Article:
Wilma recalls the day she and Simon died: “I remember how we died. I remember, and I know. . . . I was seventeen.” Wilma's spirit has been wandering tWilma recalls the day she and Simon died: “I remember how we died. I remember, and I know. . . . I was seventeen.” Wilma's spirit has been wandering the village of Piilijärvi, nearly 50 miles southeast of Kiruna, for eight months before her body is found. Her great-grandmother, Anni, still has the pancakes she was making for Wilma that day in her freezer. And as her body is removed from the River Torne, Wilma knows that now her great-grandmother can finally cry.
A week after police remove what is left of Wilma from the river, forensic analysis confirms District Prosecutor Rebecka Martinsson's suspicion that Wilma's death was not a diving accident, but murder. Inspector Anna-Maria Mella heads the investigation. Although she feels estranged from her team after a questionable judgment call the previous year, Mella knows she has a job to do: Find who murdered Wilma and, by assumption, Simon. The two obvious suspects are the district's own local mafioso-type brothers, Tore and Hjalmar Krekula, who operate the family hauling business. Everyone, it seems, knows better than to cross the Krekula family. Proving the brothers had anything to do with Wilma's death will not be easy and almost certainly dangerous.
Åsa Larsson's Until Thy Wrath Be Past, fourth in the Rebecka Martinsson series, is not a straight-forward tale. Told in many voices from many perspectives, the story fluctuates between past and present events. Piilijärvi is a small community where memories and relationships go back a long way. Who aided or resisted the Germans during World War II is still a sensitive topic. Childhood incidents of sibling rivalry are not easily dismissed. Additionally, through the voice of Wilma's spirit, the victim is actively present, lending yet another dimension to this police procedural. Likewise, part of the narrative is told through Tore and Hjalmar, the main suspects. And, both Martinsson and Mella are struggling with personal and professional decisions about their futures, adding depth to these two principal characters. While this constant shifting of the narrative ground provides a major force of interest, the murder plot itself comes off as somewhat weak and convoluted. But despite this drawback, Larsson knows her characters and setting. Her Sweden is far from perfect but definitely revealing and her characters are full and alive. For both fans and new explorers of Scandinavian mysteries, Until Thy Wrath Be Past is well worth reading....more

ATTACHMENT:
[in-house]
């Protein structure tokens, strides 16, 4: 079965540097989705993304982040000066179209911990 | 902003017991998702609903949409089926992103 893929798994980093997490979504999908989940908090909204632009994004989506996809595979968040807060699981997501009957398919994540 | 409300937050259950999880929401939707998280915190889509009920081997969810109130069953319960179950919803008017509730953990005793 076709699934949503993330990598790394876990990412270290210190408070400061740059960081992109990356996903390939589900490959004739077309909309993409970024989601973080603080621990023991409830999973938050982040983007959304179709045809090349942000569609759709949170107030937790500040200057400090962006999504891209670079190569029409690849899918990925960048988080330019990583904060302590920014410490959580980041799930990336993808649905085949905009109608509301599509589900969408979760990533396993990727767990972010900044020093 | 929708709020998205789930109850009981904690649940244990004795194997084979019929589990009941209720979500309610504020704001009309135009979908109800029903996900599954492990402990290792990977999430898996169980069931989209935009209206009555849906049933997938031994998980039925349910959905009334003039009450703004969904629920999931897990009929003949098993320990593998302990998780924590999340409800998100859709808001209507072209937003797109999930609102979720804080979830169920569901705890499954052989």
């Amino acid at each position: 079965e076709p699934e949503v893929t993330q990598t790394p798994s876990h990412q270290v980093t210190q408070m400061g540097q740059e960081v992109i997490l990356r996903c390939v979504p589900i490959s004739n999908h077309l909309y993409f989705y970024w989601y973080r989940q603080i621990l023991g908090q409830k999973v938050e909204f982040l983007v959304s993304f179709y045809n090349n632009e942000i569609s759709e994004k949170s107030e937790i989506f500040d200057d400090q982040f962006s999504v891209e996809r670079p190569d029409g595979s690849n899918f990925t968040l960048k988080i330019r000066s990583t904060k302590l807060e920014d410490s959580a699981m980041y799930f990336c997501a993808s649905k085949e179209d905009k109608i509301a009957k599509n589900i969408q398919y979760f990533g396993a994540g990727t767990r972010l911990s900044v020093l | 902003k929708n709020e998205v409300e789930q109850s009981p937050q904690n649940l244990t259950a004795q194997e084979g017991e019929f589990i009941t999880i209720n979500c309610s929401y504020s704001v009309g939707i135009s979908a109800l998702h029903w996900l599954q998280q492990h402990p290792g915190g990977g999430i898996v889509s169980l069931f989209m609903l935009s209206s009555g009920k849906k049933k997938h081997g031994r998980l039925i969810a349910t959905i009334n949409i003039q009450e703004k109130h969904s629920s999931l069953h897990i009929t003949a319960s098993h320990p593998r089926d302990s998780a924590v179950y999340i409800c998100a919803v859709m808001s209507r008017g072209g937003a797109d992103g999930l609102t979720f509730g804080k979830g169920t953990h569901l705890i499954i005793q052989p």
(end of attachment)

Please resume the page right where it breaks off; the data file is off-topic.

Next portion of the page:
The Killer's Art is Mari Jungstedt's fourth and latest offering in the Inspector Anders Knutas series. The plot centers on the shocking murder of EgonThe Killer's Art is Mari Jungstedt's fourth and latest offering in the Inspector Anders Knutas series. The plot centers on the shocking murder of Egon Wallin, Visby's successful and well-liked gallery owner, whose body is found hanging early one morning from the Dalman Gate in the city wall. The sensational nature of the murder, which occurred during the night after a very successful show at the victim's gallery, attracts the attention of the press, and reporter Johan Berg is again heading to the island of Gotland to cover the story. The ensuing investigation by Knutas and his team raises many questions but precious few answers, and everyone gets discouraged. Not until a small statue by a minor artist is found deliberately placed at the scene of a museum robbery does the investigation gain some traction and begin to move forward again. But it takes a second murder of another gallery owner before the pieces begin to form a coherent picture and Knutas can get the killer in his sights.
In addition to a clever mystery with several possible suspects, Jungstedt provides a very interesting and seductive introduction to Swedish art history by anchoring the plot to the theft of a well-known painting entitled “The Dying Dandy” by Swedish artist August Dardel. What Arnaldur Indridason's Artic Chill does for Icelandic poet Steinn Steinarr, Jungstedt's The Killer's Art does for Dardel by using fiction as an ambassador for her country's flesh-and-blood artists. Jungstedt also weaves other Swedish artists into the narrative as well, along with some biographical tidbits about the artists and their families, friends, and paramours. Additionally, part of the action is set in Gotland's landmark artist colony known as Muramaris, which supplies a bit of romantic intrigue to the overall tone.
The story, however, is somewhat diluted by the crowded cast of characters, and readers will need to pay close attention right from the start to keep them all straight. Along with the murder plot, there are several continuing narrative threads providing updates on returning characters, including the reporter Johan Berg and Emma, the mother of Berg's child. There are also tensions within the detective squad and Knutas must face rebellion at some of his personnel decisions. With the focus constantly shifting it's easy to become disoriented as location and perspective change. But despite these challenges, Knutas fans will cheer the detective's return and new readers will find a rich setting to explore.
(This item has not been published yet in the U.S. Review is of a used copy purchased from Cin and JF, used book sellers in California.) ...more